I was stood a little too close to the front for my liking, but as the roads were closed I was confident that it wouldn’t really matter anyway.  My Dad asked whether my shoes were done up ok, so I tied a triple knot in the laces (which are a little too long), just to make sure. The drumming stopped and everything fell silent, the way it always seems to do just before a race, and then ‘beeeeeep’ and we were off! I wished my fellow Strider a good race and reminded my Dad to take it steady, and then there I was, running a marathon! Crossing the starting line is still so vivid in my mind; I was so aware that once I was through that was it, no turning back and, as far as was possible, no giving up. The drummers were playing again and the crowds were roaring and clapping, but I was so overwhelmed with panic, fear, and the realization that my shoes weren’t done up right, that I couldn’t relax into it and enjoy it.

The first couple of miles were always going to be warm-up miles – just to set the pace and to find my ‘running zone’. However, I found myself running as I would a half marathon; my pace was way too fast, and I was trying to keep up with the crowd, which was hurtling past me alarmingly. I was also very conscious of my shoes, which felt as if they were slopping around on my feet. As I hadn’t done a warm-up jog (the field was too bumpy and the prospect of 26.2 miles seemed to not warrant a quick jog around the car park!) I hadn’t tested how my shoes felt, and I couldn’t rid my head of the fact that they were too loose. I was uncomfortable, running too fast and massively overwhelmed, and for the first couple of miles I felt like a rabbit in headlights. I ran past Daniel and my Mum on the wrong side of the road, too, so they were unable to get a decent photo of me passing by.

I’m in the black cap at the back of the photo

At about mile 4 I had come back down to a more steady pace. I had planned to run at 10;30/mile, but I was running at 10/mile and felt comfortable – I was worried that a slower pace would actually feel less easy as I had so much energy, and so much training behind me. The route was incredibly hilly, not so much with big ascents, but more continuous ups and downs, as well as a lot of long, mild inclines that were quite hard work. We arrived in Hawkeshead and I was starting to really enjoy myself, so I finally decided to make the feeling complete by stopping to tie up my shoes – those triple knots didn’t help matters and loads of people shot past as I frustratingly fiddled with my laces! I got started again, and set my pace back up nicely, running close behind a couple of women chatting happily as they ran. I always prefer to run alone, and never ever with music, but during a race I do like to hear other people chatting away around me – it sets a good, sociable mood without me having to take any part in it!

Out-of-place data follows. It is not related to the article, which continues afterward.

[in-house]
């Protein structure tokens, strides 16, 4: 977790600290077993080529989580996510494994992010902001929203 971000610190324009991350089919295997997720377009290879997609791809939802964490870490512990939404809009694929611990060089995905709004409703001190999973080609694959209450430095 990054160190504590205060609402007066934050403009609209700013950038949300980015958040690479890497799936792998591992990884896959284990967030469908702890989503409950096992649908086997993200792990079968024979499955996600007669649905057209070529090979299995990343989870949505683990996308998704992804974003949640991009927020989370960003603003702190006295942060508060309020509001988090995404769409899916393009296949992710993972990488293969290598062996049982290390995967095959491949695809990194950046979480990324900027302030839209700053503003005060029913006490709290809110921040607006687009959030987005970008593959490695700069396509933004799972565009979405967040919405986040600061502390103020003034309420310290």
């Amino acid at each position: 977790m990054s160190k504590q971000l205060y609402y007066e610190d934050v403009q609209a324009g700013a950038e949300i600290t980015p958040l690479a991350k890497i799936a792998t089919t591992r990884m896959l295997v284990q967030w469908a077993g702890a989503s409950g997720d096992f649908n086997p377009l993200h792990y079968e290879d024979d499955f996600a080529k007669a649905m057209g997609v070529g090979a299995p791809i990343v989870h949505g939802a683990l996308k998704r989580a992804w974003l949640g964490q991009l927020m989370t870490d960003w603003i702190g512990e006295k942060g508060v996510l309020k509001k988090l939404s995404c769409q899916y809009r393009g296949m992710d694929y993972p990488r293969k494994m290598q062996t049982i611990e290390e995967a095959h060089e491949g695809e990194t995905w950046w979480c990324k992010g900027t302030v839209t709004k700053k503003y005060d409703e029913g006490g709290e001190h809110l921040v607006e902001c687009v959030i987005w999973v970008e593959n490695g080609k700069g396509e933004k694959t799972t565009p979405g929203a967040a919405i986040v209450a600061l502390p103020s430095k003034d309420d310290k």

The miles seemed to simply fall behind me, and there appeared to be a mileage sign or a drink stop around every corner! There were refreshments (water, energy drink and Kendal mint cake!) every 3 miles, and I had planned to take on water at each of these points, as I didn’t have any of my own. I took my first gulp of energy drink at mile 6, just before the biggest hill of the race which stretched right from mile 7 to mile 8. At this point I was the only one around me who wasn’t walking – I find that jogging lightly on my forefeet takes up less energy than a striding uphill walk, and morale remains high as you reach the top without stopping, too! At mile 8 my knee started to twinge, and I remained conscious and nervous of it for some miles ahead. Still, I knew things were going to hurt more with every mile, so I tried my best to enjoy being relatively pain-free while it lasted!

Energy started to wane a little at mile 9, so I took my first energy gel, which left me feeling fantastic again. The first real discomfort started at mile 10, when my feet were aching from the road. I always wear the lightest possible socks when racing, but they do tend to leave my feet feeling raw after about 10 miles, and this was no exception. Still, the miles kept coming, and I was running very comfortably behind a group from Ripley AC, who helped me keep an absolutely solid 10/mile pace.

Up until now we had run through countryside and woodland, and right down the western side of beautiful Esthwaite water, but I hadn’t had a glimpse of Lake Windermere since changing in the car park! At mile 13 we reached Newby Bridge, and here the tip of the lake shimmered out behind buildings as we ran past. The streets were lined with people clapping and cheering – it really was absolutely incredible, and I was amazed at how much I’d enjoyed myself so far, especially in light of the wobbly start! I was also feeling incredibly confident in my running, and 13 miles in I still felt as strong as I had at mile 5.